US Election 2020: Will Winner Have To Set 'New Tone' With NATO?

Prior to the 2020 American election, BFBS Sitrep asked what the outlook for NATO could be during the next four years.

Ahead of the 2020 United States presidential election result, BFBS Sitrep asked what the outlook for NATO could be during the next four years.

Scott Lucas, Professor of International Politics and American Studies at the University of Birmingham, told the latest episode of the podcast that it would take "more time to repair" any damage felt by the military alliance during Donald Trump's first term than it took to sustain.

After four years of heavy criticism from the US toward spending and strategic dynamics within NATO, Prof Lucas said a new administration would immediately have to "set a new tone" with allies.

"No-one leads, no-one follows, no-one orders, no-one insults," he added.

He speculated that Joe Biden's office could begin to tackle "a number of detailed issues", deferred due to strained relations between the US and the alliance, by the start of 2021.

President Trump has been praised for his role in a greater NATO defence spend occurring across the board since his arrival, having accused countries including Germany, Denmark, and Canada of underspending and relying on the US for security.

Though NATO Secretary General Jens Stoltenberg thanked Mr Trump for "strong leadership" on spending in 2019, working relationships within the group have suffered since the US leader said it was "obsolete" in 2017 for not "taking care of terror".

"I think, for continental Europe, another four years of Trump, it’s never going to completely disrupt the alliance, that’s based on institutions including militaries, including intelligence services, but it just disrupts business on a day-to-day basis," said Prof Lucas.

Royal Air Force Typhoons during a NATO air policing mission: President Trump has been vocal on defence spending across the alliance (Picture: RAF).

"The one thing that you want in the military sector and that you want in diplomacy is you want to know the rules of the game.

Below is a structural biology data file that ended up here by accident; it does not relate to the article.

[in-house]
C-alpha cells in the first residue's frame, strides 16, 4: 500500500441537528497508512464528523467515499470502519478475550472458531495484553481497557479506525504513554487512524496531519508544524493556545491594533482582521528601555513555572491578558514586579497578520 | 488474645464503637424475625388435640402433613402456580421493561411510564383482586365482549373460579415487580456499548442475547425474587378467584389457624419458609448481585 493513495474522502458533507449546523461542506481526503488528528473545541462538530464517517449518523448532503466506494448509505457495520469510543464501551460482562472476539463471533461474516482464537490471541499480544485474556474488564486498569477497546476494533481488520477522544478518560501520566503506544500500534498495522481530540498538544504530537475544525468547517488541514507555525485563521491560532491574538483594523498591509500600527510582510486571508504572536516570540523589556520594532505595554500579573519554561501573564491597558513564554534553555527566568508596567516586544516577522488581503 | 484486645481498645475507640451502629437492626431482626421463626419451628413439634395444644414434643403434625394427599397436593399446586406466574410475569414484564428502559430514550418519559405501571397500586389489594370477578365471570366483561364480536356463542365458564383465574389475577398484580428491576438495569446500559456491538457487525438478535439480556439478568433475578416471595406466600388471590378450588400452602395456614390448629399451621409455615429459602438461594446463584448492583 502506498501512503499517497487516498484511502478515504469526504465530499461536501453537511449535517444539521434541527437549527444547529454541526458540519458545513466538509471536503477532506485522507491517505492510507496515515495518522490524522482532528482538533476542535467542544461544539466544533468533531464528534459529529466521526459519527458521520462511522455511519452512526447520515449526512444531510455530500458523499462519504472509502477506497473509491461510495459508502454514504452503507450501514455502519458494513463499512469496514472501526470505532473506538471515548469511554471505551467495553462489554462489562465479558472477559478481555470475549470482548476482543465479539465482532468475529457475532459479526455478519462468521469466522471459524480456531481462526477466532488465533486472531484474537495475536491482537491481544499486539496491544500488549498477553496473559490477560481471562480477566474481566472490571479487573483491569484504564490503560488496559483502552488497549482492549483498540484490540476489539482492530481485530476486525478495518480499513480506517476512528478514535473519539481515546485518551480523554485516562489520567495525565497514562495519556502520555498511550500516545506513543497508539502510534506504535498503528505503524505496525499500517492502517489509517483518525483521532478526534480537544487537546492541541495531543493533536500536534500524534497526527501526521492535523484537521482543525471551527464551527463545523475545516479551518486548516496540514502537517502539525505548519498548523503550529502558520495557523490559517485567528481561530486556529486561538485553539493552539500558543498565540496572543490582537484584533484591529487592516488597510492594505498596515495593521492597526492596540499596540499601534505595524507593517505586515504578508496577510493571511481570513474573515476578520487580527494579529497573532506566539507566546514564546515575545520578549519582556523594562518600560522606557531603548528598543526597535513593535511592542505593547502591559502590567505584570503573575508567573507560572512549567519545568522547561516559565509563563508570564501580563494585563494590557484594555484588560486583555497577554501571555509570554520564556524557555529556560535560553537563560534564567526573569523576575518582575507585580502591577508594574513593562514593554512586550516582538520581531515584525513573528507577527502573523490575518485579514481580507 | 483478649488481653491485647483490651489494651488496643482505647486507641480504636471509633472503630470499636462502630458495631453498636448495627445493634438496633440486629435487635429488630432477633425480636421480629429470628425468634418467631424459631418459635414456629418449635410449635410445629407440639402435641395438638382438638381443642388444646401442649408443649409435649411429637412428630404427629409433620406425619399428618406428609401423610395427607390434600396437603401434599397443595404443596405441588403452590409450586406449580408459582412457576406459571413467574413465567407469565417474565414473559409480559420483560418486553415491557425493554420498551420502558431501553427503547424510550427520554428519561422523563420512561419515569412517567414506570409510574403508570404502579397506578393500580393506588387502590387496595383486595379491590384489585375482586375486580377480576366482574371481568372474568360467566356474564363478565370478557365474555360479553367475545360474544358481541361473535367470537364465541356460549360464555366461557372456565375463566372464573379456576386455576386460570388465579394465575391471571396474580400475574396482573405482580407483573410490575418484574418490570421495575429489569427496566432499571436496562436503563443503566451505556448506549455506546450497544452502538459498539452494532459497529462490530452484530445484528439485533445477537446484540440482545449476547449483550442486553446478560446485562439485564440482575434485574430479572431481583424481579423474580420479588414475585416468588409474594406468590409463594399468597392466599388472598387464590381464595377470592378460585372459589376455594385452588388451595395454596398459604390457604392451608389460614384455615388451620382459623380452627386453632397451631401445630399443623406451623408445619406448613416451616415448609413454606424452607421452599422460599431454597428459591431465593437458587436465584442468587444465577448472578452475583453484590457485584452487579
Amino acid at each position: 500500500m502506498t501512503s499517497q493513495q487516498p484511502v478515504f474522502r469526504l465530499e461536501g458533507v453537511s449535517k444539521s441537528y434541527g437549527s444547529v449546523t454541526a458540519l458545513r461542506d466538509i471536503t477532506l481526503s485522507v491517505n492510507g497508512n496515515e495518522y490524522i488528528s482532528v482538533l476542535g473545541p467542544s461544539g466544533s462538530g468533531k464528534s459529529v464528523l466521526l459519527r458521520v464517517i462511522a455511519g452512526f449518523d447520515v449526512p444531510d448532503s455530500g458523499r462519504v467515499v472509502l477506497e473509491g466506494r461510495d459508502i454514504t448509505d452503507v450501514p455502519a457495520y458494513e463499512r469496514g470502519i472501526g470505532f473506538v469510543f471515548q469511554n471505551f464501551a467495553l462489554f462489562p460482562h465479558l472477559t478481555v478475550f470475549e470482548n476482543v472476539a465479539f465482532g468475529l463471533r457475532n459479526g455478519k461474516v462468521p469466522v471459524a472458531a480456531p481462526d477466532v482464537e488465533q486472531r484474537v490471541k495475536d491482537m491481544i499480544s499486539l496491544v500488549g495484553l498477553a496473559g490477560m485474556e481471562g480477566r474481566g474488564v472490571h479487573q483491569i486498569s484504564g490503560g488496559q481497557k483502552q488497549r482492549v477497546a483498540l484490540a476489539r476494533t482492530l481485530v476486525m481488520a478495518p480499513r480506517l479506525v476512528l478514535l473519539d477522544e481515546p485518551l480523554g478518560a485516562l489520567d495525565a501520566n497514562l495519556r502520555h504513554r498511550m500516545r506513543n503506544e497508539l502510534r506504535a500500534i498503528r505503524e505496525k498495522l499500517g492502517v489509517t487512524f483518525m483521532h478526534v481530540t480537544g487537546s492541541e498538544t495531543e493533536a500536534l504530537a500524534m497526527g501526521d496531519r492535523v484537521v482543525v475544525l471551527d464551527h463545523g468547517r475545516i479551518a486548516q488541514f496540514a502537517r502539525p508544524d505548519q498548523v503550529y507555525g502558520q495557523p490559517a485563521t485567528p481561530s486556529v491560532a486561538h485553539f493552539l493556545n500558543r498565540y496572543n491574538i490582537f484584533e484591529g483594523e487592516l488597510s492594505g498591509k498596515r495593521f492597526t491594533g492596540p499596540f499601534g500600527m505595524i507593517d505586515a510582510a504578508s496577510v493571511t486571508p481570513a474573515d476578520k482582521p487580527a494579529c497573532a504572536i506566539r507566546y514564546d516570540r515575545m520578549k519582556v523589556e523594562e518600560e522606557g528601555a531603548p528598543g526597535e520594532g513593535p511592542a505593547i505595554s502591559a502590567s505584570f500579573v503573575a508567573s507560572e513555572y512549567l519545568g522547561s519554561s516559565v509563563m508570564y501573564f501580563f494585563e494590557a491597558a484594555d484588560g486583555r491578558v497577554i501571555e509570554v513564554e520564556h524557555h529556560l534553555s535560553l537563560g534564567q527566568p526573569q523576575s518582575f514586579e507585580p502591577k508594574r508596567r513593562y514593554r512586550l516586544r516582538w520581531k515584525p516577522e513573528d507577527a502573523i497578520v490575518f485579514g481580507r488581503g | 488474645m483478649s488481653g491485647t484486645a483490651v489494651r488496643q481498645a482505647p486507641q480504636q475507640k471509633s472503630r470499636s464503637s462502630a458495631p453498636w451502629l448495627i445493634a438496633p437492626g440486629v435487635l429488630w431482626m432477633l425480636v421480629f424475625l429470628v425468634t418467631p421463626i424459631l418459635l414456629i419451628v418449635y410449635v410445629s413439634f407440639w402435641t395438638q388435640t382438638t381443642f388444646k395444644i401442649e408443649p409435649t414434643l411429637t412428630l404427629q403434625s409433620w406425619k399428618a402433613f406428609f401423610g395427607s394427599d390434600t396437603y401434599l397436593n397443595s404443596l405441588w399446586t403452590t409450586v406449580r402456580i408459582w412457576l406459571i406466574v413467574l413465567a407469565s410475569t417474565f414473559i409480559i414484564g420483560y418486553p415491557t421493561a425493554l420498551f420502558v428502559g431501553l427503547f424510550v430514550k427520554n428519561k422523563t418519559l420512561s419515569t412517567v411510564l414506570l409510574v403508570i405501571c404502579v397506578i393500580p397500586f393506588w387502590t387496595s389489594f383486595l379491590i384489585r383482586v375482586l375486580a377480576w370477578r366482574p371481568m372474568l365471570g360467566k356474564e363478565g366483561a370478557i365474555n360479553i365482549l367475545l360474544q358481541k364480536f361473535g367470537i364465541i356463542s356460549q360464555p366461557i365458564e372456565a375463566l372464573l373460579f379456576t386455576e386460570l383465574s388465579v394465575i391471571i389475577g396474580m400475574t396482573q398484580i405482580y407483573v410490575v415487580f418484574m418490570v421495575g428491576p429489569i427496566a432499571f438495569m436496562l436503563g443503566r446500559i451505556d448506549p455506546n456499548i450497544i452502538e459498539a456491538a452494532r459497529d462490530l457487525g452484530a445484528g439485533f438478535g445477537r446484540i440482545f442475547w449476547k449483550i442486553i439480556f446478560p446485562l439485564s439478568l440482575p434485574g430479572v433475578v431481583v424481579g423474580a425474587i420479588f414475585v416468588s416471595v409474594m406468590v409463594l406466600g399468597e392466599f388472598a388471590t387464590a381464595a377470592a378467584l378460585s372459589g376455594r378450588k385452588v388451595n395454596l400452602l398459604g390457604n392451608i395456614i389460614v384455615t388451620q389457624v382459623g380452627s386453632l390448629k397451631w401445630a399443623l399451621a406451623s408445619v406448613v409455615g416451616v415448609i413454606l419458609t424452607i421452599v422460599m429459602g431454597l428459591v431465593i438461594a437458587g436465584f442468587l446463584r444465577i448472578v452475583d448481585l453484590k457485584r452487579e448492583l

"You want to know the rules of the game with your adversaries, you want to know the rules of the game with your allies, you want to know the rules of the game with your institutions," he said.

"Donald Trump doesn’t play by the rules of that game."

One moving part in Mr Biden’s reach for stability would be the fate of the UK as it leaves the European Union.

The presidential candidate has already ruled out any post-withdrawal trade deals between the US and Britain if Brexit sees a hard border between Northern Ireland and the Republic.

"No US-UK trade deal has knock-on effects, in terms of US-UK security relations," said Prof Lucas.

Joe Biden’s defence credentials include around 50 years in politics, eight of which were spent as Vice President, advising Barack Obama on a range of foreign affairs.

Meanwhile, Mr Trump’s first term has seen ambitious bills pushed for defence spending, the ordered killing of the leader of so-called Islamic State and a senior Iranian commander, and controversial nuclear diplomacy with Iran, Russia, China and North Korea.

Both President Obama and President Trump's stints have seen troop withdrawal from the Middle East.

Stateside in 2020, Prof Lucas said that Mr Biden holds a superior "blueprint" for working with the military "in terms of planning, in terms of policy and in terms of operations".

What impact will the US election result have on UK and American defence? Click the links to read and watch our analysis.

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